The Canadian Securities Administrators (the "CSA")
have published a notice and request for comment regarding a new
proposed rule, National Instrument 25-101 - Designated Rating
Organizations (the "Proposed Instrument"). The
Proposed Instrument will regulate credit rating agencies
("ratings agencies") for the first time in Canada.
Specifically, Canadian securities regulatory authorities would have
the power under the Proposed Instrument to:
designate ratings agencies as "designated rating
conduct compliance reviews of DROs, including the books and
records and other documents and information of DROs; and
make an order in the public interest that a DRO submit to a
review of its practices and procedures.
The Proposed Instrument will not give securities regulatory
authorities the power to direct or regulate the content of credit
ratings or the methodologies used to determine credit ratings, but
will effectively require all rating agencies to become DROs in
order to provide ratings eligible to be included in Canadian
offering documents. DROs will be required to employ a compliance
officer, maintain and publish a code of conduct in compliance with
the IOSCO Code of Conduct Fundamentals for Credit Rating
Agencies and adopt a conflict of interest policy, as well as
policies and procedures designed to prevent inappropriate
dissemination of material non-public information. A DRO will be
prohibited from issuing or maintaining a rating in certain
circumstances that are deemed to give rise to a conflict of
DROs will be required to make public filings with securities
regulatory authorities on an annual basis. The annual filings will
include the identity and net revenue obtained by a DRO during the
financial year from each of its 20 largest customers who are
issuers or subscribers and the identity and net revenue of each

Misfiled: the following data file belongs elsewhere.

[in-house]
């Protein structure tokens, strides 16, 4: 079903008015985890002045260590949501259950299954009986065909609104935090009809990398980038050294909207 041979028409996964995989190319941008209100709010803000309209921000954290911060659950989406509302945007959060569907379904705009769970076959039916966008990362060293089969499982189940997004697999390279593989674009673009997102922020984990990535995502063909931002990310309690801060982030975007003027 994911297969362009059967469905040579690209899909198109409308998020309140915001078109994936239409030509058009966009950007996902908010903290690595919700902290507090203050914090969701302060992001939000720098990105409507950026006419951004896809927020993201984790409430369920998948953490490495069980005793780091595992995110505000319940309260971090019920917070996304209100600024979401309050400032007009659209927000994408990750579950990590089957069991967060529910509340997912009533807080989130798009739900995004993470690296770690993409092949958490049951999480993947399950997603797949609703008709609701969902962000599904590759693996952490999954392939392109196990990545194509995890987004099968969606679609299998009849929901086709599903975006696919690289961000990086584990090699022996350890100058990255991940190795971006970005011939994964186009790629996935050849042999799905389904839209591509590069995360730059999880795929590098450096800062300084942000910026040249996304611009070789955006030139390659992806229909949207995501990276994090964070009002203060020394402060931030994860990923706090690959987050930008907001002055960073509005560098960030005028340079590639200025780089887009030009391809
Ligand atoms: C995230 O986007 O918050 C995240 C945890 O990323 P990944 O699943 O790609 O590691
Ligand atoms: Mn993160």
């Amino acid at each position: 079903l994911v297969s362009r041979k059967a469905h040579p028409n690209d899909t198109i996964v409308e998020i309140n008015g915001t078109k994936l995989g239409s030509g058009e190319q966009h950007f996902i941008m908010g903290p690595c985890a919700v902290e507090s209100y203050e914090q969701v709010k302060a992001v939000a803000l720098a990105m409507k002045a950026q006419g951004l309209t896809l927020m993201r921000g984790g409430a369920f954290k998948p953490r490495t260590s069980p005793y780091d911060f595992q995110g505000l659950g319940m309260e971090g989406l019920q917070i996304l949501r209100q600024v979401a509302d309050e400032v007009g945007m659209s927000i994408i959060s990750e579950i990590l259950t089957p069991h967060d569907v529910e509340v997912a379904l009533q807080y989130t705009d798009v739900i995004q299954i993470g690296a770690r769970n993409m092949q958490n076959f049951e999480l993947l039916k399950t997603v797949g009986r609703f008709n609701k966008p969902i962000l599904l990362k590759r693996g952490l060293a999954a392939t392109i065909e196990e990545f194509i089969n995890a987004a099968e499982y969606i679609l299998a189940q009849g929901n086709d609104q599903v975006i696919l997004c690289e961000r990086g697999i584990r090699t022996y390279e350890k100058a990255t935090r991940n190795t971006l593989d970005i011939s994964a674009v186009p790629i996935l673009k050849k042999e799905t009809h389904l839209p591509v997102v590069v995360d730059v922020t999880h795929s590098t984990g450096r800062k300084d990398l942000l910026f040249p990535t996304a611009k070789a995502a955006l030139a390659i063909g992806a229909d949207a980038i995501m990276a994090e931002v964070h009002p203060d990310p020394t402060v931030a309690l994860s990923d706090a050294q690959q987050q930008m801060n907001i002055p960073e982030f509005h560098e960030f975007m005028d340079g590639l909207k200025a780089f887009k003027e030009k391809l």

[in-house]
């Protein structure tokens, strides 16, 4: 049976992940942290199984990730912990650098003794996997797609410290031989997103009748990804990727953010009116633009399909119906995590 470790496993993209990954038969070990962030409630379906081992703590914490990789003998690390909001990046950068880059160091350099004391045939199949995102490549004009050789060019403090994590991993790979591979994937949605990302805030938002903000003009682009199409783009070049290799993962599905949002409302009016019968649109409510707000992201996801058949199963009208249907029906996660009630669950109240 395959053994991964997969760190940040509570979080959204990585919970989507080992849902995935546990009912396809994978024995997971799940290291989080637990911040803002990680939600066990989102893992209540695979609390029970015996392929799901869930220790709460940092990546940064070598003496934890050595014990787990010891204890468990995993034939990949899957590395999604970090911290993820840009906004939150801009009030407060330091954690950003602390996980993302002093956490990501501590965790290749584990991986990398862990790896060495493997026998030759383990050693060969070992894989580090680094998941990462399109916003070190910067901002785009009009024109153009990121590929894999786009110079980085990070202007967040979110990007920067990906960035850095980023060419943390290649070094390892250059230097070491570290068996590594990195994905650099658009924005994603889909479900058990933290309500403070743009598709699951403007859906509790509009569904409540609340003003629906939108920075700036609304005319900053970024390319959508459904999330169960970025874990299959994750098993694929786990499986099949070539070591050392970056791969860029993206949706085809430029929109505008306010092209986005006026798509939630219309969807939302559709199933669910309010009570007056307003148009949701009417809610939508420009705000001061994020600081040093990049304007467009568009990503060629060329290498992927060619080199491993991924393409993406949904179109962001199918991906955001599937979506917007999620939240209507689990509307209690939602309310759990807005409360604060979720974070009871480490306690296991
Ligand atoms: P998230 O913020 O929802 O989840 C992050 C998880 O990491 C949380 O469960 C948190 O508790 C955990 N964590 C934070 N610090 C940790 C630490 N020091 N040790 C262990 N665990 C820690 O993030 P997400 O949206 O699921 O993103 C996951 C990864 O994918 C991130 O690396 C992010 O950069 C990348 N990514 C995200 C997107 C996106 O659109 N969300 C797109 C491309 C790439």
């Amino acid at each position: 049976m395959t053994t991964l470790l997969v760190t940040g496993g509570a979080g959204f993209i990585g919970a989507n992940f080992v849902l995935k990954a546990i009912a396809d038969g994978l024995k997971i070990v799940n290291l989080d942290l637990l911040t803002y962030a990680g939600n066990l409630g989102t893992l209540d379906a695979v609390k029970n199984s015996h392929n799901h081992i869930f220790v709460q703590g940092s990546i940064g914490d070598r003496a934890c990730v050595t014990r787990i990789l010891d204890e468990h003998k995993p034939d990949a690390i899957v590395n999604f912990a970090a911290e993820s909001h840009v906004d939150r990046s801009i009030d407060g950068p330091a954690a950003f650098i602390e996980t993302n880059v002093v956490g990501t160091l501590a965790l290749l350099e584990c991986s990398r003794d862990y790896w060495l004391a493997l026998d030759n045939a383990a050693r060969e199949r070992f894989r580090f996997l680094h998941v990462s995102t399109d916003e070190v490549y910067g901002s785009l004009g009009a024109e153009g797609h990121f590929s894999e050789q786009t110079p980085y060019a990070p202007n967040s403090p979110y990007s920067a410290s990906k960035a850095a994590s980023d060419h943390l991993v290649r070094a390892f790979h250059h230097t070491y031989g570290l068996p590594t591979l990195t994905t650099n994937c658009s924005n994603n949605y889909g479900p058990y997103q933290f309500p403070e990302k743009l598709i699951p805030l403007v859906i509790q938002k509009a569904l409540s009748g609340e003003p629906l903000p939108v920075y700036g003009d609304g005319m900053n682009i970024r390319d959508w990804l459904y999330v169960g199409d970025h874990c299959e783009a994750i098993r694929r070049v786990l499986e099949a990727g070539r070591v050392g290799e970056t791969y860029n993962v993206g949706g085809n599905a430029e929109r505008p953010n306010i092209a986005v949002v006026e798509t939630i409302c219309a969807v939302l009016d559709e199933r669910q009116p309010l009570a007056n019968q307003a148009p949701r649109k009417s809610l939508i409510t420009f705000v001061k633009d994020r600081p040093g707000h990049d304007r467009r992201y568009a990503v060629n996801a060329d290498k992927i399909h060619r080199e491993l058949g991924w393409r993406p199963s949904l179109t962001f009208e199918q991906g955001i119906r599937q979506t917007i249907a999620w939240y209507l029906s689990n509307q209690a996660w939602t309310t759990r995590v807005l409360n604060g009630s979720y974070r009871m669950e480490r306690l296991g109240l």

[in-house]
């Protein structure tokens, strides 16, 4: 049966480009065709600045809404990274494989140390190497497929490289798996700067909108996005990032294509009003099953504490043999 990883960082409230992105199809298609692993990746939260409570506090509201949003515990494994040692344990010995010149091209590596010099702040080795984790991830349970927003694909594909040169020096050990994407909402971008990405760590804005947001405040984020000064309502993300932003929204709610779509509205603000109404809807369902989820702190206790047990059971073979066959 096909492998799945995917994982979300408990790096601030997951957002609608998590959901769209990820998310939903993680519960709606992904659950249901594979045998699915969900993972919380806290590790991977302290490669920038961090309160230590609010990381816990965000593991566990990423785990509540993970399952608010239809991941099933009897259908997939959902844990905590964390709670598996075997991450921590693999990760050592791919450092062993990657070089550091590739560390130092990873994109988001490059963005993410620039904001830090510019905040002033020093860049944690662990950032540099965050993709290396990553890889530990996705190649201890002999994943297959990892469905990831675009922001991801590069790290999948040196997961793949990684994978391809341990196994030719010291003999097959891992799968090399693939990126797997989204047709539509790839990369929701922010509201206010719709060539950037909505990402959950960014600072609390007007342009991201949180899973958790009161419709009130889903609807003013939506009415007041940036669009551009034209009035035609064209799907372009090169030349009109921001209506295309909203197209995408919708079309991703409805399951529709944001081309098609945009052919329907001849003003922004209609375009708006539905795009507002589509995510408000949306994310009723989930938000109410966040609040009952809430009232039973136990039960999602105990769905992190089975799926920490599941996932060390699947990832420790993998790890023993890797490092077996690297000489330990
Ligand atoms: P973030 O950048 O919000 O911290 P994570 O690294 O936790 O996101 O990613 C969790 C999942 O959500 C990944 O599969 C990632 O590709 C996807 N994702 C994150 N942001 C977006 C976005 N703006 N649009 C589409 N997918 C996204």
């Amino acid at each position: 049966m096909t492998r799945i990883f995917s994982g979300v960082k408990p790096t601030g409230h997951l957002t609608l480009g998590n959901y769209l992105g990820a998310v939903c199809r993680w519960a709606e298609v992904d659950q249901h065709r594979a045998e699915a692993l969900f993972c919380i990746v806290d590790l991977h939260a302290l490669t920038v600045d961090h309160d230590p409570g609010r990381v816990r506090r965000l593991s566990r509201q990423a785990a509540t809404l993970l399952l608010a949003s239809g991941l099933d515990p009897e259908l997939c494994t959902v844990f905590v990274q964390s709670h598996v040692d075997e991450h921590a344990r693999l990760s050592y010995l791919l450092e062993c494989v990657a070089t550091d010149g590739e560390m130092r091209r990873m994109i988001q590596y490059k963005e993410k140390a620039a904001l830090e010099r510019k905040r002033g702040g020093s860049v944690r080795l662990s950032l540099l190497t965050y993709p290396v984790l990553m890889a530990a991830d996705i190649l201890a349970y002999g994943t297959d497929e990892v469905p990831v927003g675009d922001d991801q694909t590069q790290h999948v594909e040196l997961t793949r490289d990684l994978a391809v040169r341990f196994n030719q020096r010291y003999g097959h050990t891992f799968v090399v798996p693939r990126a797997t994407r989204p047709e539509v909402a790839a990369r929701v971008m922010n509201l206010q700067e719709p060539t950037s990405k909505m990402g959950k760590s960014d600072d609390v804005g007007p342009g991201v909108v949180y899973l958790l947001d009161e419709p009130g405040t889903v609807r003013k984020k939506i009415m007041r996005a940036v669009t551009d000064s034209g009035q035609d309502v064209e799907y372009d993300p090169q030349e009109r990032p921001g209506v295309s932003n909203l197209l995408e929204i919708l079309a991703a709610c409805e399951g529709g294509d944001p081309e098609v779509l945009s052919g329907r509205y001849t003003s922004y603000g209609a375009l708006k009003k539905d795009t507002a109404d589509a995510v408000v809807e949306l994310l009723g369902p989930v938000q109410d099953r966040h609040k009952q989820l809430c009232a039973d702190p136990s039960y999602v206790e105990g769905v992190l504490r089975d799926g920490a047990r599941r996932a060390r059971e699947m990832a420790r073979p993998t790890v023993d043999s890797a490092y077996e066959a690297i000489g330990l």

obligor or underwriter that, in terms of net revenue received
during the financial year, equalled or exceeded its 20th largest
customer who is an issuer or subscriber. The CSA is considering a
discretionary exemption permitting DROs to apply to Canadian
securities commissions to maintain confidentiality with respect to
sensitive portions of such filings. DROs subject to the
corresponding U.S. regulatory regime can satisfy the filing
requirements of the Proposed Instrument by filing copies of
materials filed with the Securities Exchange Commission in
satisfaction of the U.S. requirements.
Related amendments to other Canadian securities regulations will
require that any prospectus or annual information form referencing
a credit rating include the amount paid to the DRO to obtain such
rating and the amount paid to the DRO for any other service
provided during the last two years.
The content of this article is intended to provide a general
guide to the subject matter. Specialist advice should be sought
about your specific circumstances.
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The Canadian Office of the Superintendent of Financial Institutions ("OSFI") recently ruled that a bank cannot promote comprehensive credit insurance ("CCI") within its Canadian branches under the Insurance Business (Banks and Bank Holdings Companies) Regulations (the "Regulations").
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